Figure 4. Effects of the intestinal stem cell (ISC)/enteroblast (EB)-specific knockdown of ATM or ATR on activation of the DNA damage response (DDR) by oxidative stress. (A) Effects of the ISC/EB-specific knockdown of ATM, ATR, or both on the oxidative stress-induced increase of pS/TQ signals. The gut specimens of esgts>GFP, esgts>GFP+ATMi+ATRi, esgts>GFP+ATMi, and esgts>GFP+ATRi flies (kept at 29 °C for 2 days, with subsequent feeding on media containing 10 mM PQ for 1 day) were labeled with anti-pS/TQ (red) and anti-GFP (green) antibodies and 4′,6-diamidino-2-phenylindole (DAPI, blue). (B) Effects of the ISC/EB-specific knockdown of ATM, ATR, or both on the oxidative stress-induced increase of γH2AvD signals. The gut specimens of esgts>GFP, esgts>GFP+ATMi+ATRi, esgts>GFP+ATMi, and esgts>GFP+ATRi flies (kept at 29 °C for 2 days, with subsequent feeding on media containing 10 mM PQ for 1 day) were labeled with anti-γH2AvD (red) and anti-GFP (green) antibodies and DAPI (blue). Arrows indicate esg+ small cells. The original magnification is 400×.

These results indicated that the pS/TQ signal that was induced with age and by oxidative stress in the ISCs/EBs of the Drosophila midgut was dependent on ATM/ATR, and the role of ATR was more important than that of ATM.

Taken together, these results indicated that the pS/TQ signal that was induced by DNA damage in the ISCs/EBs of the Drosophila midgut was dependent on ATM/ATR, and the role of ATR was more crucial than that of ATM.

A knockdown of ATM/ATR in ISCs/EBs affects maintenance and proliferation of midgut ISCs

To understand the role of the age-related increase in pS/TQ signals (ATM/ATR activity) in midgut ISCs, we characterized the effects of a cell type-specific persistent knockdown of ATM, ATR or both in the posterior midgut. This knockdown was expressed in ISCs/EBs using esgts>GFP flies kept at 29 °C for 7 days.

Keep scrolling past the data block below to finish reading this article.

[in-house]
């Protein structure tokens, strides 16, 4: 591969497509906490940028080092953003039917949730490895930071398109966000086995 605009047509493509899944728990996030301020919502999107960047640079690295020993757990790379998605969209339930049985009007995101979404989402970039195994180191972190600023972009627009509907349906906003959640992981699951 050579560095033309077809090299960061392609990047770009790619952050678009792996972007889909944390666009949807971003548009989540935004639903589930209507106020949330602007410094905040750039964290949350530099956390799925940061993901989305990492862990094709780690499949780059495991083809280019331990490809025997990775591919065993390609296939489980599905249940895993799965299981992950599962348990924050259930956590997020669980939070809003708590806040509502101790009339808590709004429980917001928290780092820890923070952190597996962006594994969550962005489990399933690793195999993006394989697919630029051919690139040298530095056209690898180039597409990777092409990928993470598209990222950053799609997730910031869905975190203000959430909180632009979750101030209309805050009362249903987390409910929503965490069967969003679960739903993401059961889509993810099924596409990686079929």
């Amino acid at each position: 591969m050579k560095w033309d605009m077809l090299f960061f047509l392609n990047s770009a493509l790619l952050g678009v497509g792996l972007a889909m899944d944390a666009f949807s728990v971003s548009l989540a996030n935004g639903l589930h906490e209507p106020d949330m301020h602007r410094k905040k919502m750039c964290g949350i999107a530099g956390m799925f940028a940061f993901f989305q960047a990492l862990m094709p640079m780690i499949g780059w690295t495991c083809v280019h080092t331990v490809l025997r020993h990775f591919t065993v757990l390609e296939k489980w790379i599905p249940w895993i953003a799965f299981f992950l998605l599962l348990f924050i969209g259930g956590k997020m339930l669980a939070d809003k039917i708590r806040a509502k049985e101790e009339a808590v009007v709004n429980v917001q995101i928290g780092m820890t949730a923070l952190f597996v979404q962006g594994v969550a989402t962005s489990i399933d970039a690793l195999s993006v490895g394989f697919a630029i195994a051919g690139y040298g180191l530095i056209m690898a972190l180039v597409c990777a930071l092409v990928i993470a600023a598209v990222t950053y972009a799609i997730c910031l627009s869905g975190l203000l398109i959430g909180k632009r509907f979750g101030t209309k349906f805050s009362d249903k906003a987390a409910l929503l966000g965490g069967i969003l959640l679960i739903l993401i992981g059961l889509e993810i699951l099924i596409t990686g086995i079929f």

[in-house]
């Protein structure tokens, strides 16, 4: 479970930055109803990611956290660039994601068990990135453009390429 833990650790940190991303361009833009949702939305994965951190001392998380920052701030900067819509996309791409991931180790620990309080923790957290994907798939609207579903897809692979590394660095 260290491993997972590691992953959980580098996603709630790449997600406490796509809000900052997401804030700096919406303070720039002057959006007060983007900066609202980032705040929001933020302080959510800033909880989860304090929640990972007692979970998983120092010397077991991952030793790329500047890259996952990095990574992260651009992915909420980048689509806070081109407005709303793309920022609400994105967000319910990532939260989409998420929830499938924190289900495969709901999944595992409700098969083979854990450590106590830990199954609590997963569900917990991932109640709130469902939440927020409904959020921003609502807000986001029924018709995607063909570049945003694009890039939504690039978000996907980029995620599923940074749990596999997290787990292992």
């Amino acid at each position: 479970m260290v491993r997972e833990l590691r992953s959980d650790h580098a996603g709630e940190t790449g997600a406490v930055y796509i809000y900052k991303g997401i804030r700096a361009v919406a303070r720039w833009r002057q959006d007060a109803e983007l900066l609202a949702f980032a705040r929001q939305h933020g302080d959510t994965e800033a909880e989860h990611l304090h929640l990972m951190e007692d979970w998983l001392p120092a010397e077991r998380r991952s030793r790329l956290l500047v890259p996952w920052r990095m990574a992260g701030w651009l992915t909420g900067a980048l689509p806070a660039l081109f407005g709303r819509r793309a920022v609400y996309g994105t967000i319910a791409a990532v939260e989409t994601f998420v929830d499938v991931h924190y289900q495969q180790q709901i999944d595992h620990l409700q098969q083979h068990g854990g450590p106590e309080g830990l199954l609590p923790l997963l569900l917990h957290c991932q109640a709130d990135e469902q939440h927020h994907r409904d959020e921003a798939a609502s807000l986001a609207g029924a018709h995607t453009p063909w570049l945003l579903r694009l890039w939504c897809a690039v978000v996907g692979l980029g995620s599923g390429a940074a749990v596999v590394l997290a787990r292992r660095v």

Surprisingly, most esg+ cells in the posterior midgut of esgts>GFP+ATMi+ATRi and esgts>GFP+ATRi flies disappeared after culture at 29 °C for 2 weeks (Figure 5A, yellow dotted region) and in the gut of esgts>GFP+ATMi flies after culture at 29 °C for 3 weeks (data not shown). In the gut of esgts>GFP+ATRi, esgts>GFP+ATMi, and esgts>GFP+ATMi+ATRi flies kept at 29 °C for 7 days, the Dl levels in esg+ cells esgts>GFP+ATMi+ATRi and esgts>GFP+ATRi were reduced markedly, and esg+ cells were larger and more spherical, compared to their counterparts in the gut of esgts>GFP flies (Figure 5B). Under the same conditions, the shape of esg+ cells in the gut of esgts>GFP+ATMi flies was similar to that of the control (Figure 5B). The total number of cells in the same area decreased in the gut of esgts>GFP+ATMi+ATRi and esgts>GFP+ATRi flies (Figure 5C), but the ratio of esg+ cells to total cells was unchanged compared to the control (Figure 5D). The ratio of Dl+ cells (a marker of ISCs) to esg+ cells in the gut of esgts>GFP+ATMi+ATRi and esgts>GFP+ATRi flies was reduced to 2.31% and 10.65%, respectively, whereas that in the control was 41% (Figure 5E). The ratio Dl+ cells to esg+ cells in the gut of esgts>GFP+ATMi flies was 40.38% (Figure 5E). These results indicated that ATM and ATR were required for ISC maintenance, and the dependence on ATR was stronger than the dependence on ATM.